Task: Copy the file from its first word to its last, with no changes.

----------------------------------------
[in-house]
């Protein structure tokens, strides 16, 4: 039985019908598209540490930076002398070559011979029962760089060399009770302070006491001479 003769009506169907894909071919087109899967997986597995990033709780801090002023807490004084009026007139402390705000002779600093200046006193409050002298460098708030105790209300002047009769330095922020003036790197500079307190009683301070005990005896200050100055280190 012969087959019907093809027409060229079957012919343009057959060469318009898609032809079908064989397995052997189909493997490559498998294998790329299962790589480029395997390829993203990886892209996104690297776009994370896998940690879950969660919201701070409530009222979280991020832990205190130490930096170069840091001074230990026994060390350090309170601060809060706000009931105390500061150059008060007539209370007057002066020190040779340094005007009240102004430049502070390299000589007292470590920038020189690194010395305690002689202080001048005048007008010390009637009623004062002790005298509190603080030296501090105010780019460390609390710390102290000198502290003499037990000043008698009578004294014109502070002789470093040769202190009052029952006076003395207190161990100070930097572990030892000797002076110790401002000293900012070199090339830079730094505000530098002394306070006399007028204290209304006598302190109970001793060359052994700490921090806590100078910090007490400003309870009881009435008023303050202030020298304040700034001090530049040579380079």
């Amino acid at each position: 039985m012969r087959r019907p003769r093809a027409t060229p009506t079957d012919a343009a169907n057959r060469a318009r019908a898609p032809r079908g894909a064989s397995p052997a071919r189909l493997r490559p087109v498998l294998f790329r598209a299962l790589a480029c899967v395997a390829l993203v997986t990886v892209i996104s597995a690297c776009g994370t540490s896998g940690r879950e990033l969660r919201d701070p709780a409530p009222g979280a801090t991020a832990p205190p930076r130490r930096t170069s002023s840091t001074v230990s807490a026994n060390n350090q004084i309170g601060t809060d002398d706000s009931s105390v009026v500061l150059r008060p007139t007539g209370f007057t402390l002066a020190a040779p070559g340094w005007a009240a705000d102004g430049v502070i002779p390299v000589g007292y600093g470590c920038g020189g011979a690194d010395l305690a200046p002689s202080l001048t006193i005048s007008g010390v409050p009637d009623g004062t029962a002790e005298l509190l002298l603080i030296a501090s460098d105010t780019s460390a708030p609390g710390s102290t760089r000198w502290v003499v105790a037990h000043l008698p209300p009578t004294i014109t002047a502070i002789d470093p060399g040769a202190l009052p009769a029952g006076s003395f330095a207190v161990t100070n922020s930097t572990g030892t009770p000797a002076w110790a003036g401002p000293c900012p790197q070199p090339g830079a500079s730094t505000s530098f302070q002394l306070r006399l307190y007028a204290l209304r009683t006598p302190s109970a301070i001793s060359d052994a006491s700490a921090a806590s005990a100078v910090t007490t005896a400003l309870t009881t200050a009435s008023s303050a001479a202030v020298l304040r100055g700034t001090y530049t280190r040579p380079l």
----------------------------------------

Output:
[in-house]
């Protein structure tokens, strides 16, 4: 039985019908598209540490930076002398070559011979029962760089060399009770302070006491001479 003769009506169907894909071919087109899967997986597995990033709780801090002023807490004084009026007139402390705000002779600093200046006193409050002298460098708030105790209300002047009769330095922020003036790197500079307190009683301070005990005896200050100055280190 012969087959019907093809027409060229079957012919343009057959060469318009898609032809079908064989397995052997189909493997490559498998294998790329299962790589480029395997390829993203990886892209996104690297776009994370896998940690879950969660919201701070409530009222979280991020832990205190130490930096170069840091001074230990026994060390350090309170601060809060706000009931105390500061150059008060007539209370007057002066020190040779340094005007009240102004430049502070390299000589007292470590920038020189690194010395305690002689202080001048005048007008010390009637009623004062002790005298509190603080030296501090105010780019460390609390710390102290000198502290003499037990000043008698009578004294014109502070002789470093040769202190009052029952006076003395207190161990100070930097572990030892000797002076110790401002000293900012070199090339830079730094505000530098002394306070006399007028204290209304006598302190109970001793060359052994700490921090806590100078910090007490400003309870009881009435008023303050202030020298304040700034001090530049040579380079």
């Amino acid at each position: 039985m012969r087959r019907p003769r093809a027409t060229p009506t079957d012919a343009a169907n057959r060469a318009r019908a898609p032809r079908g894909a064989s397995p052997a071919r189909l493997r490559p087109v498998l294998f790329r598209a299962l790589a480029c899967v395997a390829l993203v997986t990886v892209i996104s597995a690297c776009g994370t540490s896998g940690r879950e990033l969660r919201d701070p709780a409530p009222g979280a801090t991020a832990p205190p930076r130490r930096t170069s002023s840091t001074v230990s807490a026994n060390n350090q004084i309170g601060t809060d002398d706000s009931s105390v009026v500061l150059r008060p007139t007539g209370f007057t402390l002066a020190a040779p070559g340094w005007a009240a705000d102004g430049v502070i002779p390299v000589g007292y600093g470590c920038g020189g011979a690194d010395l305690a200046p002689s202080l001048t006193i005048s007008g010390v409050p009637d009623g004062t029962a002790e005298l509190l002298l603080i030296a501090s460098d105010t780019s460390a708030p609390g710390s102290t760089r000198w502290v003499v105790a037990h000043l008698p209300p009578t004294i014109t002047a502070i002789d470093p060399g040769a202190l009052p009769a029952g006076s003395f330095a207190v161990t100070n922020s930097t572990g030892t009770p000797a002076w110790a003036g401002p000293c900012p790197q070199p090339g830079a500079s730094t505000s530098f302070q002394l306070r006399l307190y007028a204290l209304r009683t006598p302190s109970a301070i001793s060359d052994a006491s700490a921090a806590s005990a100078v910090t007490t005896a400003l309870t009881t200050a009435s008023s303050a001479a202030v020298l304040r100055g700034t001090y530049t280190r040579p380079l």